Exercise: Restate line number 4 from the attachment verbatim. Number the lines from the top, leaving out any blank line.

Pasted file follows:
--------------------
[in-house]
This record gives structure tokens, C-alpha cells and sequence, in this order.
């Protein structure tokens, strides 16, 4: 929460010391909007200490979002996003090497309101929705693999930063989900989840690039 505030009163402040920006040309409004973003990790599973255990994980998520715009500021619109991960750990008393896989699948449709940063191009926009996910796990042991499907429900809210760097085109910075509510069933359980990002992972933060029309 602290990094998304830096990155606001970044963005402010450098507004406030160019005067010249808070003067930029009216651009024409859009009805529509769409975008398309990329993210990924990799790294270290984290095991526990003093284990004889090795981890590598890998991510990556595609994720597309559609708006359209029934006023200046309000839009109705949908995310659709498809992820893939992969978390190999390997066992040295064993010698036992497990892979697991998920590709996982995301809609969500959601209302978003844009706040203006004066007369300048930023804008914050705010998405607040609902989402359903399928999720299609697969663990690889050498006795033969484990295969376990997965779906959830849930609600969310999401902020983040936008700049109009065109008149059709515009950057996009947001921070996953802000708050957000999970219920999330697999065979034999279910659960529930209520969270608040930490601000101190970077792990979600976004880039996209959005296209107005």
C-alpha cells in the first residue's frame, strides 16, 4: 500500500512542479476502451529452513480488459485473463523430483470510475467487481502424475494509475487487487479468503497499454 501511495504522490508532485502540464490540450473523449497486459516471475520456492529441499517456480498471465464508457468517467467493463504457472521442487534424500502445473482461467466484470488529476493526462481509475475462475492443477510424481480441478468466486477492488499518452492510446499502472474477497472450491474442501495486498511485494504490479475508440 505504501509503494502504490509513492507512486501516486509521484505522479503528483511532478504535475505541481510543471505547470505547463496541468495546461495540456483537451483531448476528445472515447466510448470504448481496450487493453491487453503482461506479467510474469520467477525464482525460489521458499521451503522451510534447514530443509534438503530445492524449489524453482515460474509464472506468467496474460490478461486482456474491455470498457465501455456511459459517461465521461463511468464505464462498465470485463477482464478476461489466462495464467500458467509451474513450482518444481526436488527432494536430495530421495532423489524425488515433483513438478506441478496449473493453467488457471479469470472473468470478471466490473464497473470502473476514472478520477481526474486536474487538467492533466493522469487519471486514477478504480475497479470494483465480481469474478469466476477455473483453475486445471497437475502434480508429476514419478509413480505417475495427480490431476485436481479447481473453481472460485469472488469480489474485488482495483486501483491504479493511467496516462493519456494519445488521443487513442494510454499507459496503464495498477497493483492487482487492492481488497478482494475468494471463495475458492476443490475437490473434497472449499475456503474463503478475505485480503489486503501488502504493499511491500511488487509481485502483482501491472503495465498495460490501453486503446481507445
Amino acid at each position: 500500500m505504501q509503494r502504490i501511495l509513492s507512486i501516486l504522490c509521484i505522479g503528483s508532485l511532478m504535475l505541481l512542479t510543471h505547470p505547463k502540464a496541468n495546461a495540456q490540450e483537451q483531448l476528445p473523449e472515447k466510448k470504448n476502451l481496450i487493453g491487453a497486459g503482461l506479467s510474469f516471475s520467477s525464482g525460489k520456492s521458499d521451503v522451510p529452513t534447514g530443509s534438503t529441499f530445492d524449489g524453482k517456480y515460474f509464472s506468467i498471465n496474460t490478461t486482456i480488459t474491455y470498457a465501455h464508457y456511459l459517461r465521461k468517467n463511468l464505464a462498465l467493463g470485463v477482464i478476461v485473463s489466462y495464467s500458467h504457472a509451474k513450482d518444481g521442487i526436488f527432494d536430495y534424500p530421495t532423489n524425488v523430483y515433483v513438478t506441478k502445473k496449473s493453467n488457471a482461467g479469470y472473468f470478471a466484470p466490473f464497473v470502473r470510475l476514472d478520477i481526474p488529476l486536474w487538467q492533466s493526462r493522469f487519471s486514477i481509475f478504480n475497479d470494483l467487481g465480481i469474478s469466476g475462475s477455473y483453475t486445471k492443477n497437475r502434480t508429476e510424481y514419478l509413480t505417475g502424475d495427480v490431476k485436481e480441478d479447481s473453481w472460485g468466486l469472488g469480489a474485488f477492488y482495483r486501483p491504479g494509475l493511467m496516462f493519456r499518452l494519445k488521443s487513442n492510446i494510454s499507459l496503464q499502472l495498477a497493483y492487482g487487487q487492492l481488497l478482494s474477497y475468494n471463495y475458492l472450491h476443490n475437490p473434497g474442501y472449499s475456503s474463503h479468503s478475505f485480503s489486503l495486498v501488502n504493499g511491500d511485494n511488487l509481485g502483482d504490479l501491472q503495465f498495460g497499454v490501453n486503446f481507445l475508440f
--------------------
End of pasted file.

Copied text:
C-alpha cells in the first residue's frame, strides 16, 4: 500500500512542479476502451529452513480488459485473463523430483470510475467487481502424475494509475487487487479468503497499454 501511495504522490508532485502540464490540450473523449497486459516471475520456492529441499517456480498471465464508457468517467467493463504457472521442487534424500502445473482461467466484470488529476493526462481509475475462475492443477510424481480441478468466486477492488499518452492510446499502472474477497472450491474442501495486498511485494504490479475508440 505504501509503494502504490509513492507512486501516486509521484505522479503528483511532478504535475505541481510543471505547470505547463496541468495546461495540456483537451483531448476528445472515447466510448470504448481496450487493453491487453503482461506479467510474469520467477525464482525460489521458499521451503522451510534447514530443509534438503530445492524449489524453482515460474509464472506468467496474460490478461486482456474491455470498457465501455456511459459517461465521461463511468464505464462498465470485463477482464478476461489466462495464467500458467509451474513450482518444481526436488527432494536430495530421495532423489524425488515433483513438478506441478496449473493453467488457471479469470472473468470478471466490473464497473470502473476514472478520477481526474486536474487538467492533466493522469487519471486514477478504480475497479470494483465480481469474478469466476477455473483453475486445471497437475502434480508429476514419478509413480505417475495427480490431476485436481479447481473453481472460485469472488469480489474485488482495483486501483491504479493511467496516462493519456494519445488521443487513442494510454499507459496503464495498477497493483492487482487492492481488497478482494475468494471463495475458492476443490475437490473434497472449499475456503474463503478475505485480503489486503501488502504493499511491500511488487509481485502483482501491472503495465498495460490501453486503446481507445